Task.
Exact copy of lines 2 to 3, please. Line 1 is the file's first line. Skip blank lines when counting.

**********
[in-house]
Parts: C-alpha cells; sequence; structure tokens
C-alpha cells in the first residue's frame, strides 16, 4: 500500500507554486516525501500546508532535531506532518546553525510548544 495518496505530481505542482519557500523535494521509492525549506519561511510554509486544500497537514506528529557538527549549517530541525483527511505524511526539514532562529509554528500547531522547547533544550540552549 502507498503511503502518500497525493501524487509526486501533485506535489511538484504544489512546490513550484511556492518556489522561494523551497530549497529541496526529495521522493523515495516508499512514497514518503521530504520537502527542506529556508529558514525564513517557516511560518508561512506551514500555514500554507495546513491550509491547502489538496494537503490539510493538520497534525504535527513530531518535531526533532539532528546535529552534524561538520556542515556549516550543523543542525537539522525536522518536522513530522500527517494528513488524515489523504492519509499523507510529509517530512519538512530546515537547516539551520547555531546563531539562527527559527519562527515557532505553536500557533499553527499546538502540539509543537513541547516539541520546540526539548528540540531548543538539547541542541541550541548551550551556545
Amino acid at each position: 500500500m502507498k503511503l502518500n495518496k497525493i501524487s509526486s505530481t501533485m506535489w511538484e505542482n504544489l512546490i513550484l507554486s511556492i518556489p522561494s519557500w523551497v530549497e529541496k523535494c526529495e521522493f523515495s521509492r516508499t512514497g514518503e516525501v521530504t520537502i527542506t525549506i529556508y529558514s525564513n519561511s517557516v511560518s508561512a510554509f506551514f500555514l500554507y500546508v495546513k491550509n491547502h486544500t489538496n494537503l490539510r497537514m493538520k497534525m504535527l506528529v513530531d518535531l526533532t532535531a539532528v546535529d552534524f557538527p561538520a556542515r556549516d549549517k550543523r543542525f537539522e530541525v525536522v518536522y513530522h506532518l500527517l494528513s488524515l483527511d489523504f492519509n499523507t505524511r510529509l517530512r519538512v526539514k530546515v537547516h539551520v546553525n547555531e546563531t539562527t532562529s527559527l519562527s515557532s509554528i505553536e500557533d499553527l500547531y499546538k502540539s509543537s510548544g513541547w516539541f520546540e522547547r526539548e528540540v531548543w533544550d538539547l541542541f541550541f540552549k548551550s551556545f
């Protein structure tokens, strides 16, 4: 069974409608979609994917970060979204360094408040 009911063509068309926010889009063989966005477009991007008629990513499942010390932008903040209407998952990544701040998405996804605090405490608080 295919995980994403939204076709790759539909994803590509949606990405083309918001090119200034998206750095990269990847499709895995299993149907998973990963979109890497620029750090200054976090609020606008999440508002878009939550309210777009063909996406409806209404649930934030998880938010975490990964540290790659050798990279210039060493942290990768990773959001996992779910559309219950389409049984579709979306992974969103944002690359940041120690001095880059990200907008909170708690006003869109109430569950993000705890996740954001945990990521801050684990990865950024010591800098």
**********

Parts: C-alpha cells; sequence; structure tokens
C-alpha cells in the first residue's frame, strides 16, 4: 500500500507554486516525501500546508532535531506532518546553525510548544 495518496505530481505542482519557500523535494521509492525549506519561511510554509486544500497537514506528529557538527549549517530541525483527511505524511526539514532562529509554528500547531522547547533544550540552549 502507498503511503502518500497525493501524487509526486501533485506535489511538484504544489512546490513550484511556492518556489522561494523551497530549497529541496526529495521522493523515495516508499512514497514518503521530504520537502527542506529556508529558514525564513517557516511560518508561512506551514500555514500554507495546513491550509491547502489538496494537503490539510493538520497534525504535527513530531518535531526533532539532528546535529552534524561538520556542515556549516550543523543542525537539522525536522518536522513530522500527517494528513488524515489523504492519509499523507510529509517530512519538512530546515537547516539551520547555531546563531539562527527559527519562527515557532505553536500557533499553527499546538502540539509543537513541547516539541520546540526539548528540540531548543538539547541542541541550541548551550551556545